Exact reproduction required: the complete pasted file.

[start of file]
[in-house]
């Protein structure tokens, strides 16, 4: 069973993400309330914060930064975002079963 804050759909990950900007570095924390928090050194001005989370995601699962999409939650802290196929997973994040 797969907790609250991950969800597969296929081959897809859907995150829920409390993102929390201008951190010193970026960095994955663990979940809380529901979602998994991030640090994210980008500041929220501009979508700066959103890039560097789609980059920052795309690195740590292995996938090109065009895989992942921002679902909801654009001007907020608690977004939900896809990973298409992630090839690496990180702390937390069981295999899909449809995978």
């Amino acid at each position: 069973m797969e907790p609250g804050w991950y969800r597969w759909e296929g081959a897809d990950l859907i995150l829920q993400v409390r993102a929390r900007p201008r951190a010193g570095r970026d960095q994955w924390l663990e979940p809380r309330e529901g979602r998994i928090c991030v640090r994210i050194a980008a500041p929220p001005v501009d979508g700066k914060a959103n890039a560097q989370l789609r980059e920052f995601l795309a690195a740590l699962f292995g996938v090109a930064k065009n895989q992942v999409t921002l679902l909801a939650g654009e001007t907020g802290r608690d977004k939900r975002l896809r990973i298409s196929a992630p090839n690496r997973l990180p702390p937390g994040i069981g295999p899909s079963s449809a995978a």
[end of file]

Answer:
[in-house]
């Protein structure tokens, strides 16, 4: 069973993400309330914060930064975002079963 804050759909990950900007570095924390928090050194001005989370995601699962999409939650802290196929997973994040 797969907790609250991950969800597969296929081959897809859907995150829920409390993102929390201008951190010193970026960095994955663990979940809380529901979602998994991030640090994210980008500041929220501009979508700066959103890039560097789609980059920052795309690195740590292995996938090109065009895989992942921002679902909801654009001007907020608690977004939900896809990973298409992630090839690496990180702390937390069981295999899909449809995978």
């Amino acid at each position: 069973m797969e907790p609250g804050w991950y969800r597969w759909e296929g081959a897809d990950l859907i995150l829920q993400v409390r993102a929390r900007p201008r951190a010193g570095r970026d960095q994955w924390l663990e979940p809380r309330e529901g979602r998994i928090c991030v640090r994210i050194a980008a500041p929220p001005v501009d979508g700066k914060a959103n890039a560097q989370l789609r980059e920052f995601l795309a690195a740590l699962f292995g996938v090109a930064k065009n895989q992942v999409t921002l679902l909801a939650g654009e001007t907020g802290r608690d977004k939900r975002l896809r990973i298409s196929a992630p090839n690496r997973l990180p702390p937390g994040i069981g295999p899909s079963s449809a995978a």